You can’t write about aces of the past without mentioning the highest scoring tank ace of the entire Second World War – Kurt Knispel. By the age of 23 he had 168 confirmed kills, more than the famous Michael Wittmann, or the legendary Otto Carius. And if that alone wasn’t enough, he was also a rebel with a goatee and a tattoo, famously punching an SS officer after mistreating Soviet POWs.
Knispel (a Sudeten German from Czechoslovakia) volunteered to the Wehrmacht in 1940, at the age of 19, two years after his homeland was annexed to Germany with the Munich Agreement. He finished training in early 1941, serving as loader in a Panzer IV, the main German tank of the time. And just in time too to be thrown into one of the great meat-grinders of the time, as he first saw action during Operation Barbarossa AKA the invasion of Russia. Serving in Panzergruppe 3, he was part of the northern pincer movement around Moscow, aiming to capture the Russian capital. After the initial successes, the advancement came to a grinding halt, as the troops braced themselves for the unforgiving Russian winter.
It was during this section of the Russian campaign that Knispel claimed his first kills (destroying 12 enemy tanks by 1942) and also started to climb the ranks. He was relatively quickly promoted to gunner and also received the Iron Cross Second Class for his service. He made himself quite a name as well by not giving a damn about unconfirmed kills. He was notorious for giving the credit to others when it was not undisputedly his, and he maintained this attitude throughout the war. This was a huge deal by the way, as confirmed kills were the ground stones of the promotion system.
Early 1942 he was withdrawn from the front together with other successful tankers for training on the new powerful Tiger I tanks. As from here he served in the 1st Company of the 503rd Heavy Panzer Batallion (“Heavy” standing for the Tiger I formations), which remained his unit until the end of the war. He returned to the front just in time to take part in the Battle of Kursk, and this is where he really made his name – now already as a commander. During this time he destroyed 27 Russian T-34s in 12 days, which were one of the most successful tanks of the Red Army of that time. Famously he managed to take one of them out at a range of 3000 meters. For 50 enemy tanks destroyed, he received the Iron Cross 1st Class.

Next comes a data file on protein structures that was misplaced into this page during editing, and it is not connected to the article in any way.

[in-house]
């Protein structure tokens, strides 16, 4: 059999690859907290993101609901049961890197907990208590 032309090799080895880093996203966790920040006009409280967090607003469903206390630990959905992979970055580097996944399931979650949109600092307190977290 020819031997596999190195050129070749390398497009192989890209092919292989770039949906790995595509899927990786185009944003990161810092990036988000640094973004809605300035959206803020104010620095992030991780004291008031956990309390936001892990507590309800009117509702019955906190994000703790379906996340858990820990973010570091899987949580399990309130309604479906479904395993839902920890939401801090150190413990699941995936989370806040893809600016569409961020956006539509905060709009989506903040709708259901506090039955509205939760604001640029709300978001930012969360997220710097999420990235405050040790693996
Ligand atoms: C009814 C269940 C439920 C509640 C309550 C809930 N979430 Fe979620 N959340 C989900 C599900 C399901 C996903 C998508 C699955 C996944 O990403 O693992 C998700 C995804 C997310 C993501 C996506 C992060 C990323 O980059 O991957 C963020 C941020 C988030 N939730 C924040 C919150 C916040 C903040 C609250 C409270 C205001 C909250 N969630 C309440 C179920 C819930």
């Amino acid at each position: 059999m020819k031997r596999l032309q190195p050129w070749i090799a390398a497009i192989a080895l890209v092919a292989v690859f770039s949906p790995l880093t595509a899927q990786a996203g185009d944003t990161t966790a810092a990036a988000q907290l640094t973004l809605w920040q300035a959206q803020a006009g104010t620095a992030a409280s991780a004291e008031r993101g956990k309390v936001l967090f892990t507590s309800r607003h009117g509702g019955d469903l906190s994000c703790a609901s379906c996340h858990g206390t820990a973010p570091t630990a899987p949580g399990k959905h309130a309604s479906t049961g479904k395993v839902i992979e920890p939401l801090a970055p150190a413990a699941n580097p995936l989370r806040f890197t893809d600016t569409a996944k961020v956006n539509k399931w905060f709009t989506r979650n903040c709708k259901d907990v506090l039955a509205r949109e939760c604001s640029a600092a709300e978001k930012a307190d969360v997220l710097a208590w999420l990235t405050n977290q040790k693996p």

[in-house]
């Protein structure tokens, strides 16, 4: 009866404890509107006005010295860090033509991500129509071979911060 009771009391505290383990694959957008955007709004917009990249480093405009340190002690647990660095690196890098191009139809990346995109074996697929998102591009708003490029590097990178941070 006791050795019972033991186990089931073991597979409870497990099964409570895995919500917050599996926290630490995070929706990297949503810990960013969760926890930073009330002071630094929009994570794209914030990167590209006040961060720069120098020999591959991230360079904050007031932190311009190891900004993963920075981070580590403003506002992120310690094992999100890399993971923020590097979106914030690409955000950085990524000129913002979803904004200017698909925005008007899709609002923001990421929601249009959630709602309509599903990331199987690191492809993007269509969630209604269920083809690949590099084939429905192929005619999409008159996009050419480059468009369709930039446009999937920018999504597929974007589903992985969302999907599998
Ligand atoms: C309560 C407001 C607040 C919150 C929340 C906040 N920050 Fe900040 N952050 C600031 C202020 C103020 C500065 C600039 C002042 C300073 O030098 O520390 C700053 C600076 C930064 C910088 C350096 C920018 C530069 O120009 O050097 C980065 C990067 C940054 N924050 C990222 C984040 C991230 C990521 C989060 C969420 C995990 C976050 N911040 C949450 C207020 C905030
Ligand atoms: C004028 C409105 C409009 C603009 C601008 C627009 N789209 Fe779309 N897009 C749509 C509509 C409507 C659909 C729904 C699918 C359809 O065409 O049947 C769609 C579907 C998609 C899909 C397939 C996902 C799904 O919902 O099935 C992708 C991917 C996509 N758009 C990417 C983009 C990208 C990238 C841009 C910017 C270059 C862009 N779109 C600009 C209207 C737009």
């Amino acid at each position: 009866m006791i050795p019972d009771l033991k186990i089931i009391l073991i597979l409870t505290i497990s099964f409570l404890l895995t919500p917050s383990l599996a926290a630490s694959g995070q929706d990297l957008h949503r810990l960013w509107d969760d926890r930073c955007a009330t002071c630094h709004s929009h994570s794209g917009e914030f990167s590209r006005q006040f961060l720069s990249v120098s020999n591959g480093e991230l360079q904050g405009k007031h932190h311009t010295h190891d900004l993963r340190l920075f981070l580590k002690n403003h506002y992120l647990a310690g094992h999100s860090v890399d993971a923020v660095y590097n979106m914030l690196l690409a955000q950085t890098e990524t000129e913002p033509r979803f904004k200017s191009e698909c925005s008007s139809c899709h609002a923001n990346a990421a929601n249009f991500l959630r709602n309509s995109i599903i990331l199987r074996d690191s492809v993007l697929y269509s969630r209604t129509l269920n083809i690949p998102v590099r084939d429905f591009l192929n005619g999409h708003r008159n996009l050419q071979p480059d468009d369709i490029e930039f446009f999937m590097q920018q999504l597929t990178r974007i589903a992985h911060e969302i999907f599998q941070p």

After the battle has been lost, the German forces were in full retreat, however Hitler’s refusal of the actual situation caused the forces to try to make a stand on indefensible lines. One of the disasters that occurred due to this was at the Korsun-Cherkassy Pocket, where some 50.000 troops got encircled by the Russian forces. Knispel was part of the German relief attempt and they had to be victorious in ferocious battles on extremely difficult – muddy terrain, but eventually they did manage to inch within a few miles of the trapped men. Unlike at Stalingrad, the German Command allowed for a retreat and some 35.000 troops could escape – something which is disputed from the other side ever since.
After this the war raged on with other – since forgotten battles at Vinittsa, Jampol and Kamenets-Podolsk (another successful outbreak). Knispel was always there up front and he did always deliver, racking up the kills constantly. During this time he also received the Panzer Assault Badge for participating in 100 battles…
Spring 1944 Knispel upgraded his tank again to the new Tiger II AKA the King Tiger – a truly fearsome metal beast of the time. With his new armor and his experience he was transferred to the western front to help in the defense of Caen, allowing the German forces to retreat after the allied breakout at Avranches. After his task was completed, he was sent back to the Eastern Front to fight against the invading Red Army. He fought a losing war, but commanding one of the toughest machines of the time allowed him to fight the overwhelming odds and keep on scoring kill after kill. Not that the enemy forces were not keen on taking him out, in just one battle he famously reported 24 direct hits on his Tiger II.
He battled through Hungary including Mezotur, Torokszentmiklos, Kecskemet, Cegled, Gyula and the wider Budapest-area. As the fronts collapsed all around him however, he was forced to retreat towards southern Czechoslovakia – his homeland. There was no more retreating from here, and after fighting through the entire Second World War on the front lines, he received a fatal hit in Wostitz in 1945, just 100 miles away from home. The war ended just 10 days later… His remains were lost until recent, when in 2013 he was identified in an anonymous grave and was re-buried at the military cemetery at Brno in 2014.
During his incredible carrier he scored 168 confirmed kills, though the actual number is more likely to be close to 200. Even with his records he never received the most famous Knight’s Cross of the Iron Cross despite being nominated for it four times… This was due to his rebellious attitude towards the authorities, which was however mostly tolerated in sight of his success. At the same time his comrades described him as helpful and friendly, someone who never left anyone behind, no matter the circumstances.
This was the short but eventful life of Kurt Knispel – Tank Legend. He did not chase fame, records or recognition – he was just a very skilled soldier, trying to make it through of it all.